Arizona state flag

Search only The First Families of Arizona

About Us

Meeting Calendar

Our Pioneer Stories

Photo Gallery


Other Organizations


Join Now

Contact Us

The First
          Families logo
The First Families
          header in Playbill

William Isaac, 1827 to 1900
Jane "Jennie" Netherton, 1827 to 1902

William Isaac was born 8 March 1827 in Cocke County, Tennessee,  to Smith Isaac (or Isaacs) and his wife Mary Ballard. The Isaac family's travels took them from Tennessee to Ohio, Indiana, and eventually Platte County, Missouri. There, William married Jane "Jennie" Netherton on 11 July 1848. Five years later, on 21 June 1853, William’s younger brother Richard married Jennie’s sister Ruth in Daviess County, Missouri.  While in Missouri, William engaged in farming and served as Daviess County Superintendent of Schools.

William and Jennie’s first child, a son named Eli Egbert, was born in Platte County in 1849. The Isaacs would eventually have eleven children, eight of whom lived to adulthood.

Between 1858 and 1860, the Isaacs moved to California, where they were recorded on the federal census of 1860 for Contra Costa County. William was a farmer, with real estate valued at $150. William's mother Mary, apparently a widow by this time, was also in the household, as were several of William's younger siblings.

By the 1870 federal census, the Isaacs were living in Gilroy Township, Santa Clara County. The household consisted of William, a surveyor; his wife Jane, son Eli, daughter Alice and her husband William B. Steele, daughter Mary, son John H., daughter Clara, son William Oliver , daughter Edna, and William's mother Mary, born 1806 in North Carolina.  While in Gilroy, William supplemented his income by serving as a Baptist minister.  He was also a member of the San Jose Board of Education.

The William Isaac family left Salinas, California, in the spring of 1875, bound for the Arizona Territory. They traveled for almost two months in two wagons pulled by four horses each. On 1 July 1875, they crossed the Colorado River into Arizona. Arriving in Prescott about a week later, they stayed there for the summer. In the fall, William Isaac and his grown sons rode south to the Salt River Valley, where they staked out a homestead west of Phoenix.

In the spring of 1876, the Isaacs moved to Phoenix, where they resided in an adobe structure at the corner of Seventh Avenue and Jackson Street.  Meanwhile, the men constructed a house on the homestead near what is now 35th Avenue and McDowell Road.  It consisted of nine rooms and was built of lumber hauled down from Prescott (unfortunately, it burned to the ground in 1886).  The Isaacs raised crops on their new farm.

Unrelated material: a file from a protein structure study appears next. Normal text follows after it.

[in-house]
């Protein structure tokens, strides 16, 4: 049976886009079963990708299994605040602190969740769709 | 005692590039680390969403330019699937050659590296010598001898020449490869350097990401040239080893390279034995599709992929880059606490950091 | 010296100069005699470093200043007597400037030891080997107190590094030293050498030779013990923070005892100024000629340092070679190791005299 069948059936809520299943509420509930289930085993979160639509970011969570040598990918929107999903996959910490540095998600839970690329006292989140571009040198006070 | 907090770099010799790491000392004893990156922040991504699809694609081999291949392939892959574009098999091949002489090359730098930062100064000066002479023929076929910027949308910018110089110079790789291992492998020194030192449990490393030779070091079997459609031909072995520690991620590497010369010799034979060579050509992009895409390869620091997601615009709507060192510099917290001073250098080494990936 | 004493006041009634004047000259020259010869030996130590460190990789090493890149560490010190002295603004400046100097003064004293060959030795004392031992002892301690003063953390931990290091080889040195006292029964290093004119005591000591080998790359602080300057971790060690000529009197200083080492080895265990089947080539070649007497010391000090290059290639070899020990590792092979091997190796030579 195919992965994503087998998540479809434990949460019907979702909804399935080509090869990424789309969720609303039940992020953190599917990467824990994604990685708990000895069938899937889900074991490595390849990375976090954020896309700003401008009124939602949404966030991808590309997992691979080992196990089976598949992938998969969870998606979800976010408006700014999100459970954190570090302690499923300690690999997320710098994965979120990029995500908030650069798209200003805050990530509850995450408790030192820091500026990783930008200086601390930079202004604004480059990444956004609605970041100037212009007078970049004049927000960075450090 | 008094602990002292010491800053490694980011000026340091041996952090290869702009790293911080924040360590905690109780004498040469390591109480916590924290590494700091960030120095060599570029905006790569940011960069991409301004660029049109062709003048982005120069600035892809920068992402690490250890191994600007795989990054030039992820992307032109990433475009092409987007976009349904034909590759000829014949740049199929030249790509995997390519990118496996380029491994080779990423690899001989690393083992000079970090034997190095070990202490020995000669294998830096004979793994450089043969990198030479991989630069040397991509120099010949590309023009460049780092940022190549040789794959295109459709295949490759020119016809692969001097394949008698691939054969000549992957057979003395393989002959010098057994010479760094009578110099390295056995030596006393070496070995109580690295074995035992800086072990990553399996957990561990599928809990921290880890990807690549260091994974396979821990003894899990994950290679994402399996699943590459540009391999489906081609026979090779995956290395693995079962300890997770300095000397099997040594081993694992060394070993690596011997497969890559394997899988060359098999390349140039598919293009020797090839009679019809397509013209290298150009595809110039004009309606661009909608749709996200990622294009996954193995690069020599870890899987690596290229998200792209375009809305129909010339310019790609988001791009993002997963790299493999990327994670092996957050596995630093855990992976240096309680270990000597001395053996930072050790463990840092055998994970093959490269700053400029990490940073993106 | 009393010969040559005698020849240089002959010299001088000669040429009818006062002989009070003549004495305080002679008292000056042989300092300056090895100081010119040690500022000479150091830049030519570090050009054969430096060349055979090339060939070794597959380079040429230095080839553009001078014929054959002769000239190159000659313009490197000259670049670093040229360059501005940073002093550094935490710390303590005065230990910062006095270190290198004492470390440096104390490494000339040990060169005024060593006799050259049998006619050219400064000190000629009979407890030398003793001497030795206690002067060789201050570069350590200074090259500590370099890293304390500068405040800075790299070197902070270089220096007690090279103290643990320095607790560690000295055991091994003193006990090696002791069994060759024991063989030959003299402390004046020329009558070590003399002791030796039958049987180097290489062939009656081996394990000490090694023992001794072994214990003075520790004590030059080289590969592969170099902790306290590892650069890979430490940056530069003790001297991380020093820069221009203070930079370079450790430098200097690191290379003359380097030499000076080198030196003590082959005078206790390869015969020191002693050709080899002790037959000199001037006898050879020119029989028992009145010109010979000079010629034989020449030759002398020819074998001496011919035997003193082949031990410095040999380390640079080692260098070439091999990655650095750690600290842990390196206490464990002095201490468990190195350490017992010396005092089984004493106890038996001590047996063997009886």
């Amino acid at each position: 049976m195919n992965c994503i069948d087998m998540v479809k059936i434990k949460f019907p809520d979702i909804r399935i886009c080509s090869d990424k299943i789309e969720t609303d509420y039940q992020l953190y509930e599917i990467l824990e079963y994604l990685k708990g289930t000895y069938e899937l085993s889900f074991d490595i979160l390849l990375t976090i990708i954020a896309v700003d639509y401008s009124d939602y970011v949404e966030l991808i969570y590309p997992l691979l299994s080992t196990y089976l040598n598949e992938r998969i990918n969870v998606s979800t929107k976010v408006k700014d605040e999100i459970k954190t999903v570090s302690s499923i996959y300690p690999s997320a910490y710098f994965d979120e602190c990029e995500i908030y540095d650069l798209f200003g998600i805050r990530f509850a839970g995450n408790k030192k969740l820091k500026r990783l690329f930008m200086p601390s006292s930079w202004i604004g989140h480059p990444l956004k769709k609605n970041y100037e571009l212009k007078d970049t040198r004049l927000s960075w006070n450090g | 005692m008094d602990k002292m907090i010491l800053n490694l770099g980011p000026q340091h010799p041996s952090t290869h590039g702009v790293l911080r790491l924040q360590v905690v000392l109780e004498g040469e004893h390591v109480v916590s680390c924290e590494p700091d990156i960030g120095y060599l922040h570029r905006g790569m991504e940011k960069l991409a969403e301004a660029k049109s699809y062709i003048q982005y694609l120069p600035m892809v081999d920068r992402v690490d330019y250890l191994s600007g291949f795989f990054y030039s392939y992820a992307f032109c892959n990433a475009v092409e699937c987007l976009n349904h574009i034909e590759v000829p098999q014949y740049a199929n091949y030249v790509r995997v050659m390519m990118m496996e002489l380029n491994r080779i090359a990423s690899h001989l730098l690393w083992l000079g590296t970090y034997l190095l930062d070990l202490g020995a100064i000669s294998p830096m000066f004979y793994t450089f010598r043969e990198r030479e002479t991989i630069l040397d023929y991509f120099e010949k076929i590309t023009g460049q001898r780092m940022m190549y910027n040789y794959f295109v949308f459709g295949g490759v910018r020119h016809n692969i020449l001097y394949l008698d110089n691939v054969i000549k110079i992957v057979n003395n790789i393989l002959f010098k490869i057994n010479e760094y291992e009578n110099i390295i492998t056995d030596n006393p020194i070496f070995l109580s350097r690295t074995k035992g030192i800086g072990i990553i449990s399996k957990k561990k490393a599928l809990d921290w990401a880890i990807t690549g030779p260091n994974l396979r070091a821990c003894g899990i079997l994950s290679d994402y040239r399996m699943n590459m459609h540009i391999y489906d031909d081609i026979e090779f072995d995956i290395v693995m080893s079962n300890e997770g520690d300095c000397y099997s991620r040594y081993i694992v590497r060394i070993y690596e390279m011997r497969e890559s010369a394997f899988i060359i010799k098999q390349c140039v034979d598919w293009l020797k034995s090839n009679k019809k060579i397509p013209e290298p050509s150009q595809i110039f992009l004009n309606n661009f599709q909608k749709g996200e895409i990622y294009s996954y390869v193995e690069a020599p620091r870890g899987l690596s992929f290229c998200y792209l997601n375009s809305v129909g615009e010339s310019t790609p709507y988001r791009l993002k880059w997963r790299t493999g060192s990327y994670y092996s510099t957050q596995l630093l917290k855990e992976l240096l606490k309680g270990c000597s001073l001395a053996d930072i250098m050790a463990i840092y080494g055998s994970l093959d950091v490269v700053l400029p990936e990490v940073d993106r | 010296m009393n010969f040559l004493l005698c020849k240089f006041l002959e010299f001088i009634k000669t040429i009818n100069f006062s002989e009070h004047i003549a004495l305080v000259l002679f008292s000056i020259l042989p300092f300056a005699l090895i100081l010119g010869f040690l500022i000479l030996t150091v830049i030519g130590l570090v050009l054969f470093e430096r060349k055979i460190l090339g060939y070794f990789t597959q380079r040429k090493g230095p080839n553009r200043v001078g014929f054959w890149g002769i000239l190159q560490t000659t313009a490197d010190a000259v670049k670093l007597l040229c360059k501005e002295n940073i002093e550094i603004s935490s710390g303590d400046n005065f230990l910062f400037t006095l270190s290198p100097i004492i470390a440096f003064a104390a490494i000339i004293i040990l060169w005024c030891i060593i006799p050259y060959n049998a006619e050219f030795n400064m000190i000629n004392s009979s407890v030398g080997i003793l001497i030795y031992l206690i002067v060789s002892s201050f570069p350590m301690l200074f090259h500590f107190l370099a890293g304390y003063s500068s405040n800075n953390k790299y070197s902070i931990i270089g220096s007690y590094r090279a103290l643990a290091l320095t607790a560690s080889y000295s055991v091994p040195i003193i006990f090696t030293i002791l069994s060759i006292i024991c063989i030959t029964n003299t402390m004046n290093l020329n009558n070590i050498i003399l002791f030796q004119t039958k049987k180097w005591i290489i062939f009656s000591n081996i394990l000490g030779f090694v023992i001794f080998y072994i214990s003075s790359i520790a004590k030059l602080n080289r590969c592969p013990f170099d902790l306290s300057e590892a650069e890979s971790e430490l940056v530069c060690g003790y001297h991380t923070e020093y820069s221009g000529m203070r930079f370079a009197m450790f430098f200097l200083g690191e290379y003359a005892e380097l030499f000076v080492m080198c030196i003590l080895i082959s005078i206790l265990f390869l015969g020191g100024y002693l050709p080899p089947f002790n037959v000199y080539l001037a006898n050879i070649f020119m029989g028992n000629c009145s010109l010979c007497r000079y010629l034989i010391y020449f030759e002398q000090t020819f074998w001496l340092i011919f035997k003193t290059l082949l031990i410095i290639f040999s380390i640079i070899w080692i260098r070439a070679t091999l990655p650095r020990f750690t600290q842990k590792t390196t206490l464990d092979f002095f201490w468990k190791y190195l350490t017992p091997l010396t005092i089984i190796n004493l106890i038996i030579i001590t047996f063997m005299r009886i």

William Isaac Since the railroad would not reach Maricopa south of Phoenix until 1879, the Isaacs hauled freight from the Southern Pacific railroad terminus at Yuma via Oatman Flats and Maricopa during the spring and fall months. With two wagons coupled together and pulled by ten horses, they could haul six tons of freight. Each round trip took 25 days.

Among the household items the Isaacs had brought with them from California was a four-octave melodeon. On Sundays, the legs were removed and it was conveyed by buggy to the South Methodist (now Central Methodist) Church in Phoenix, where it provided music during the worship services. At least two of the Isaac children played the melodeon and offered musical entertainment.

To ensure that his younger children got an education, William Isaac founded the Isaac school, which is still at its original location in west Phoenix.  He served as road overseer of District #1 in 1878 and as county surveyor from 1881 to 1882. He assisted Captain Hancock in surveying the Grand Canal, and was active in the local Masonic lodge.

Isaac Grave The senior Mr. Isaac retired from active farming around 1890. He died 23 March 1900 of 'dilatation of the heart' and was buried in the Masonic Cemetery.

When the 1900 census was taken on 29 June 1900, William's widow Jennie was living alone in a house in Maricopa County, Township 2 North, Range 2 East. She died in died in 1902 of the grippe.

Several descendants of William and Jennie Isaac are also buried in what is now known as the Pioneer & Military Memorial Park (PMMP) near downtown Phoenix. They include Mary Awilda Smith, Alice Annettie Kile, Claude Trimble Steele, David Elton Kile and Katie Ethel Kile.

Dean Isaac, a direct descendant of William and Jennie Isaac, is a member of The First Families of Arizona.

Children of William and Jennie (Netherton) Isaac:

i. Eli Egbert, born 2 July 1849 in Missouri. Married first Althea J. Byers, and second, Flora LaMar.

ii. Alice Annettie, born 1851 in Missouri. Married first William B. Steele, and second, David Kile on 25 December 1883.

iii. Mary Awilda, born 1853 in Missouri. Married William Henry Smith.

iv. John Henry, born 4 July 1856 in Missouri. Married Agnes Stover.

V. Clara Jane, born 1858 in Missouri. Married Francis Shaw.

vi. James Albert, born 1860 in California. Died young.

vii. Hannah Altha, born 1860 in California. Died young.

viii. William Oliver, born 1862 in California. Married Josephine Morten.

ix. Rachel Louisa, born 1862 in California. Died young.

x. Edna Luella, born 1868 in California.  Married Tira H. Jones

xi. Alfred Elton, born 29 June 1870 in California.  Married Ellen Gilbert.

Article copyright © 2008 by Dean Isaac and Donna L. Carr. Used by permission; all rights reserved. Last revised 16 September 2014.

© Copyright 2014, The First Families of Arizona.  Last revised 13 September 2021.